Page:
1954 Argentine legislative election

The Argentine legislative election of 1954 was held on 25 April. Voters chose both their legislators and the Vice-President of Argentina; with a turnout of 86.0%, it produced the following results:

1954 Argentine vice presidential election

25 April 1954
Party Peronist Party Radical Civic Union
Popular vote 4,944,106 2,493,422
Percentage 63.8% 32.2%

Vice President before election

(Hortensio Quijano deceased in 1951)

Vice President-elect

Alberto Teisaire
Peronist Party


Party/Electoral Alliance Seats % of votes
Peronist Party 140 64.3%
Radical Civic Union 12 32.3%
Others 5 3.4%
Invalid votes 2.1%
Total 157 100.0%


Vice Presidency

Party/Electoral Alliance Seats % of votes
Peronist Party 4,944,106 63.8%
Radical Civic Union 2,493,422 32.2%
Others 305,956 4.0%
Invalid votes 163,374 2.1%
Total 7,906,858 100.0%



The death of his wife and closest advisor, Evita, stuck President Juan Perón amid serious difficulties. A severe drought in 1952 and years of pessimism in Argentina's important agrarian sector depleted foreign reserves and forced Perón to curtail public lending and spending programs. The recession (and a bumper crop) did, however, allow Central Bank reserves to recover and brought inflation (50% in 1951) to single digits.[3]

Controversy surrounding Perón's in-laws and political violence both by and against his Peronist movement had dogged the president in the first half of 1953, and he took the opportunity of upcoming legislative polls to test his popularity. The Argentine Constitution did not require it at the time; but the president announced a special election to replace the late Vice President, Hortensio Quijano. Dr. Quijano had died on April 3, 1952, two months and one day before his term as vice president of Argentina was to have ended on June 4, 1952, caused Perón to nominate Senator Alberto Teisaire, as the candidate for the then named Partido Peronista (Peronist Party).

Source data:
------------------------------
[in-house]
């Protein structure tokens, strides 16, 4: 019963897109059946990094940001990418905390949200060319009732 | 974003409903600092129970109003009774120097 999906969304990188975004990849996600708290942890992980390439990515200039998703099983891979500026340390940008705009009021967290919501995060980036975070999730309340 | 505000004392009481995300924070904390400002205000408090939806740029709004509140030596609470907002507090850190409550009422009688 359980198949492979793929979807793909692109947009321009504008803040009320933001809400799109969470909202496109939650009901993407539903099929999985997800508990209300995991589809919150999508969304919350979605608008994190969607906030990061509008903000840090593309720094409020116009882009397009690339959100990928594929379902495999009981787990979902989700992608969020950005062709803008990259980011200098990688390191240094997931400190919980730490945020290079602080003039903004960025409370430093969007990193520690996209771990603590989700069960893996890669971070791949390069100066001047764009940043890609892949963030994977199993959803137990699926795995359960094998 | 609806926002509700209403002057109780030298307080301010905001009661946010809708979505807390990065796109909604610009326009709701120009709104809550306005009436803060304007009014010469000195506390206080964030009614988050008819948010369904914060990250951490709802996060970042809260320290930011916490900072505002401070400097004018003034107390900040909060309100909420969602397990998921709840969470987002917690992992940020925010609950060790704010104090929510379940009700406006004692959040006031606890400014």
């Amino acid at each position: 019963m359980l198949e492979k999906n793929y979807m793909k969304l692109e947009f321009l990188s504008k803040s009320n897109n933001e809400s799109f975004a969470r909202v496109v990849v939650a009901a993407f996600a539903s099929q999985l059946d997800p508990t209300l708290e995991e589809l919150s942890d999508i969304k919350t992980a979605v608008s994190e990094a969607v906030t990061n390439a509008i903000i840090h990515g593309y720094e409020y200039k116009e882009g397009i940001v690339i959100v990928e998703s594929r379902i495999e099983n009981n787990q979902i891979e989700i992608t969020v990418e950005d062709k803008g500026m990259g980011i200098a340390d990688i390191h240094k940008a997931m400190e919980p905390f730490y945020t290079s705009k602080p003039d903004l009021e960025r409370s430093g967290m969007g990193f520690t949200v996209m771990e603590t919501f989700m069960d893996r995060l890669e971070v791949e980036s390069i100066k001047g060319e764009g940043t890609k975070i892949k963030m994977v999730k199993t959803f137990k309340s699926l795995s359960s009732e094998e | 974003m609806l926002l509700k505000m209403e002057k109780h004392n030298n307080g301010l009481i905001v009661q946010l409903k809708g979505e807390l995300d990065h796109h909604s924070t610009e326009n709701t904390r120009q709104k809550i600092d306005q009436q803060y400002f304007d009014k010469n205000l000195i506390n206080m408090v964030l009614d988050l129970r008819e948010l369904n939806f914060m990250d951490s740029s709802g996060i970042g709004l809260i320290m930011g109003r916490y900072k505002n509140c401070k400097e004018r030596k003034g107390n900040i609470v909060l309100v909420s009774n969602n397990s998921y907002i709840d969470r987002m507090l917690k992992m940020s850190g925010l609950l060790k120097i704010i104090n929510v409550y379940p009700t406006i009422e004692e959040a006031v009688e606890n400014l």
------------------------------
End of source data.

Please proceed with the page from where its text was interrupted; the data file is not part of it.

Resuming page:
Teisaire was familiar to Perón from the 1943 coup d'état; the former rear admiral had helped retain the normally restive Navy's support for the populist leader before and after Perón's 1946 election and, after eight years in the Senate, he remained close to the military - a far from trivial consideration.[4]

In the opposition since 15 years before Perón took office, the centrist UCR had been burdened by censorship and sundry forms of harassment since 1930, and 1953 had been marked by the jailing of most of their leaders. Among the few prominent figures in the party available to run for the vice-presidency was Crisólogo Larralde. Larralde had opposed the UCR's 1945 alliance with conservatives and socialists against Perón, and was a well-known figure in the UCR's dissident, pro-Perón "Renewal Group." This did not, however, ease the UCR's restriction to access to most mass media, and the party was defeated by similar numbers to their 1951 loss.[5]


  1. Nohlen, Dieter. Elections in the Americas. Oxford University Press, 2005.
  2. Los Andes: Alberto Teisaire, el mendocino vicepresidente de Perón (in Spanish) Archived 2011-05-29 at the Wayback Machine
  3. Todo Argentina: 1953 (in Spanish)
  4. Potash, Robert. The Army and Politics in Argentina. Stanford University Press, 1996.
  5. Todo Argentina: 1954 (in Spanish)
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